4272 Indianola Avenue
Columbus, OH 43214
Weekly Office Hours
Monday – Friday
8:00 AM – 5:00 PM
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FAQs: Prepress & Graphics
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Prepress & Graphics
Graphics or photos that are intended for a print project should be set to 300 dots per inch (dpi) or more accurately, pixels per inch (PPI). In general, images with this level of pixel detail will yield a high quality print project.
In general, we highly discourage it. Web images are typically only 72-150 DPI because a browser needs a much smaller sized image in terms of pixel dimension in order to load quickly. The same image that looks good on your website will look grainy and out of focus when printed in high definition on paper.
The best format for a digital file when printing is a press-optimized PDF. We are equipped and prepared to accept and print your project in a variety of page layout programs, graphics programs or document programs. Our trained prepress professionals will work with your files to provide high quality printed results. Please contact us with any questions about your files.
We use desktop publishing software such asAdobe® InDesign and QuarkXpress to design and develop quality projects. A true page layout or desktop publishing software allows you to work fluidly across graphic platforms; to identify colors as spot/PMS or specify CMYK mixes for accurate replication; to package and attach font sets for print shops; and to test and convert artwork to make it press-optimized and print ready. All this assures a better quality product in the end, and speeds up the time it takes to get a project completed. Word processors and desktop tools like Microsoft Publisher, while very handy for personal or office use, are not recommended when designing a complex color project for print production.
Absolutely. We have a staff of experienced prepress professionals with knowledge of layout software, graphics, copy writing and editing, proofing, and creative design. We can provide creative assistance and file development as part of your budgeted project.
Postscript is a computer language that assists in interpreting graphics and fonts for standardized replication, particularly via press and printer interaction. Postscript (PS) is the work of developers who founded Adobe Systems and worked cooperatively with Apple in the early ’80s to develop the language as a driver for laser printers. While high end printers still use PS to dramatically reduce CPU work in printing documents, Postscript’s descendant PDF — or Postscript Document Format — is the one that has become the standard for electronic document distribution.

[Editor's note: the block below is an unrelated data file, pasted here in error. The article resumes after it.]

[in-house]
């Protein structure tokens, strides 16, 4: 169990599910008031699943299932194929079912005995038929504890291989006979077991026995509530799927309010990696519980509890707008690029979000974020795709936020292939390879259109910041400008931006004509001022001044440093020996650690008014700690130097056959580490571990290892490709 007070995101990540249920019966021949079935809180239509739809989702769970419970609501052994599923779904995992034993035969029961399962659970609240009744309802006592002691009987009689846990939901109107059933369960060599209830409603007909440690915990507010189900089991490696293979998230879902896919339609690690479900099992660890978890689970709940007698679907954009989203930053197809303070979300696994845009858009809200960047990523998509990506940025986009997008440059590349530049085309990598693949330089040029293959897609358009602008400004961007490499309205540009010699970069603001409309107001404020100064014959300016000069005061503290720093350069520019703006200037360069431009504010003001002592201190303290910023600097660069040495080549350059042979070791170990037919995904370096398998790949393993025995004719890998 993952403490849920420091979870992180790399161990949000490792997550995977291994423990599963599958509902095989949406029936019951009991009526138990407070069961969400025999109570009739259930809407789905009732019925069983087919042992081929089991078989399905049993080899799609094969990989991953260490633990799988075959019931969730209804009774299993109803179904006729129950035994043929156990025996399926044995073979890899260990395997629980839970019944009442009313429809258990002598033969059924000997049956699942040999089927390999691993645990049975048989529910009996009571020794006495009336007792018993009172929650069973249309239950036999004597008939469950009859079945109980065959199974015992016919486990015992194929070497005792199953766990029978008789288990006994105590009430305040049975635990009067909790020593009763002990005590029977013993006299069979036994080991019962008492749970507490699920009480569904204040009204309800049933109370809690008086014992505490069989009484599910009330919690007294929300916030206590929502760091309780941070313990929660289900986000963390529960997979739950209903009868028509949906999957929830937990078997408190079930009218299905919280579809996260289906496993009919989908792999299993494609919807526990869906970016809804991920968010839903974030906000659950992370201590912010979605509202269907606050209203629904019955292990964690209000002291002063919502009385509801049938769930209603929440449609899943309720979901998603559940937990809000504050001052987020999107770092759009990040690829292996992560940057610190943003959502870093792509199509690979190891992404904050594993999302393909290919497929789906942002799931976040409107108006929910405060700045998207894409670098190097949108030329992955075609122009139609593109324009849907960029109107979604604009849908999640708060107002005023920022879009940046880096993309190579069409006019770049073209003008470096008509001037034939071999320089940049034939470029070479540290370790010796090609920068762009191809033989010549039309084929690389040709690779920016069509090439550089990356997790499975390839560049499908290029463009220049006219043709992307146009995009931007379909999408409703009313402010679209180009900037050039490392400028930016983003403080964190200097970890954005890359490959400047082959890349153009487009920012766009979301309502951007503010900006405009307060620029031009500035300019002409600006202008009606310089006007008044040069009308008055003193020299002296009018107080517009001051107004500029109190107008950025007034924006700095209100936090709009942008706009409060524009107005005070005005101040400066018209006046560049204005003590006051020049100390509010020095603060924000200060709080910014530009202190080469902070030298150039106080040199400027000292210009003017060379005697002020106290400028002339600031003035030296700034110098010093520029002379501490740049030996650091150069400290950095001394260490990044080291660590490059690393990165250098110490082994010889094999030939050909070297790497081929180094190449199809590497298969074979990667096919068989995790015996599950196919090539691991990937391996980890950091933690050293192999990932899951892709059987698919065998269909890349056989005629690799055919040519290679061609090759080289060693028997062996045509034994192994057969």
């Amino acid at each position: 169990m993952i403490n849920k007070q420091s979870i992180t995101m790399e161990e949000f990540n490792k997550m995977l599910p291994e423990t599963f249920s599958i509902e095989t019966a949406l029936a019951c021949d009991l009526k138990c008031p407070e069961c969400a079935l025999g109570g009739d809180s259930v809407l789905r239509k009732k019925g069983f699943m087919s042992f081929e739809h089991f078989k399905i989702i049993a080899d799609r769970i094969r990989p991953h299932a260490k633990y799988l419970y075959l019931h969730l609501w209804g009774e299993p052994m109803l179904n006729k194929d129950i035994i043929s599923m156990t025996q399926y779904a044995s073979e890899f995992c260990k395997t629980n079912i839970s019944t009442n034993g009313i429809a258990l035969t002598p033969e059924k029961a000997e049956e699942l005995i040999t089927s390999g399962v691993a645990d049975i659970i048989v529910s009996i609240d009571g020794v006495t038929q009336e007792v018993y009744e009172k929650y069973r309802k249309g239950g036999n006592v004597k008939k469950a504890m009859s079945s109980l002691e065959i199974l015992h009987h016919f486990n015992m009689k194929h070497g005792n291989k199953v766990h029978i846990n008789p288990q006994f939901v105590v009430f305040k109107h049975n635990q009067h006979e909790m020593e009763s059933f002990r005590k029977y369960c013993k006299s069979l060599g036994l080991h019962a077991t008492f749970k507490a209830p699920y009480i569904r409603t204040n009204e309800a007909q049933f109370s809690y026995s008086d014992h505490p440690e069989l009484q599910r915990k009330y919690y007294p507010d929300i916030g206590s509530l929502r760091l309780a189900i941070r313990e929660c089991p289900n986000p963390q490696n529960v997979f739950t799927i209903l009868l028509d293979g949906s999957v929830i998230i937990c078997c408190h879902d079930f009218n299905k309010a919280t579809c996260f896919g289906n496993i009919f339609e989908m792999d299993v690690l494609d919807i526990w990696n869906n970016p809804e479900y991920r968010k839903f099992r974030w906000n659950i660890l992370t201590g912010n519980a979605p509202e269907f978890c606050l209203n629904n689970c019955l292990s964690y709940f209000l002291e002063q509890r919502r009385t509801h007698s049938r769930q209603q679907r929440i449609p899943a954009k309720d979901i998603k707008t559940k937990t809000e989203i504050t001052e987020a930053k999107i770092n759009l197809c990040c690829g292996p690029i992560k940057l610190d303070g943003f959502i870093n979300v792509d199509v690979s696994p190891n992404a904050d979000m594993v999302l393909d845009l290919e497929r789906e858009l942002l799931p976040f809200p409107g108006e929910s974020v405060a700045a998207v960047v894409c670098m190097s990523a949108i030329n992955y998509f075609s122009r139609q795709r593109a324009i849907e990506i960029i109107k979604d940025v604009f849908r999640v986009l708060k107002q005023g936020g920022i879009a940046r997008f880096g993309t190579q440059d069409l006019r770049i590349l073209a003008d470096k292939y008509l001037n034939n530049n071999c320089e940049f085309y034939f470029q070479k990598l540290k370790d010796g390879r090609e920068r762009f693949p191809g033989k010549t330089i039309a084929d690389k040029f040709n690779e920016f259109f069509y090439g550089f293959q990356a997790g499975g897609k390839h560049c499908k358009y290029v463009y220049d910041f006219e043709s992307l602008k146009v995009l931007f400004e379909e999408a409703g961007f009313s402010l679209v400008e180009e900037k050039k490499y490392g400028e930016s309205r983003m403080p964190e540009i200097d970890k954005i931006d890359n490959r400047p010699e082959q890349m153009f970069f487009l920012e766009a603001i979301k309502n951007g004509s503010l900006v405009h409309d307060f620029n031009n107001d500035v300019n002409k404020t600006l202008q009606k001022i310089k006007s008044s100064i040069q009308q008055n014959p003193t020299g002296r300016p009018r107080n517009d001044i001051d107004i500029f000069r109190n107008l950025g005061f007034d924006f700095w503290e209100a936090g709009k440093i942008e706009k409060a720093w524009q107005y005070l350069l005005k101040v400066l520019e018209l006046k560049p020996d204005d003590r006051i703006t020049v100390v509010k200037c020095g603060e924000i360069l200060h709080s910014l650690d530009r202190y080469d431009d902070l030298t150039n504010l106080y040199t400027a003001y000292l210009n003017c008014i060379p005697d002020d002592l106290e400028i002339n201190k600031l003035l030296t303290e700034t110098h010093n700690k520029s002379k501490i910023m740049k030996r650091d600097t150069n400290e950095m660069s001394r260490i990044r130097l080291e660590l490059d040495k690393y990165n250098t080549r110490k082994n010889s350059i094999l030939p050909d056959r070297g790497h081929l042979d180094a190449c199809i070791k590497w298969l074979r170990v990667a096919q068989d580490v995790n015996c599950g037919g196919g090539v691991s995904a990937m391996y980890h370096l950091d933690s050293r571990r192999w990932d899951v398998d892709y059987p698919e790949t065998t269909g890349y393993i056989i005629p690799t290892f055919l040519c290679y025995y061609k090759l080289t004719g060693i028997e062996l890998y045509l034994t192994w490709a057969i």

Postscript Document Format (or PDF) was invented by Adobe Systems (see What is Postscript?) and is the open standard for electronic document exchange. The format converts your documents, forms, graphics and even web pages to printable snapshots of the original that can be read across all platforms. It removes the barrier of having the same software/versions of software in order to share documents or artwork.
A PDF is essentially a “snapshot” of your final print project. At this stage of design, there should be little to no editing required. However, our experienced prepress department can provide a moderate amount of editing if needed.
A PDF must be properly prepared in order to print. Depending on your software, this should include at least the following:
- Colors in your artwork should be assigned as spot/Pantone (see ) or CMYK, never RGB. Please be advised that raw photos are RGB and should be converted to CMYK before finalizing your project.
- Bleeds should extend 1/8″ past the edge of the finished page size.
- Fonts are unique to every computer and many are copyright protected. You should either embed the fonts to your PDF or convert the fonts to outlines.
A proof is a sample of your artwork that we develop prior to going to print. The proof allows you to review the item carefully for layout, colors, and text and correct any errors you may find during this process. Your acceptance of a proof is our guarantee that we can go to print knowing you are satisfied. We encourage you to review it carefully.
Yes, we can provide a pdf file proof to check spelling, layout and general positioning of copy. Because of the differences in color gradient between RGB and CMYK (see FAQ, Color Management) we believe in sharing this proof in person either at your place of employment or in our office. This allows you to review the artwork accurately so you are confident of your final product.
A bleed is an additional margin beyond the edge of your project’s finished page size. Kenwel Printers requires this margin to be 1/8″ (0.125). Bleeds are used in projects where an image, graphic or color extends fully to the edge of the paper. To produce your project, we print a larger size and trim back to arrive at the completed size, thus allowing color to “go to the edge.”
Prepress Help Center
Mistakes in layout and design account for 80% of prepress costs when a file goes to a commercial print shop. A graphic designer can easily improve the odds by knowing the best design practices to avoid these errors. Designing for Print is a blog that gives you our best prepress tips by topic.
We’ve developed a set of Design Templates to share our knowledge and assistance with our current and prospective customers. These Design Templates provide how-to guidance for common digital projects and they frequently provide a downloadable PDF template that you can incorporate as a layer in your design to help you with page layout.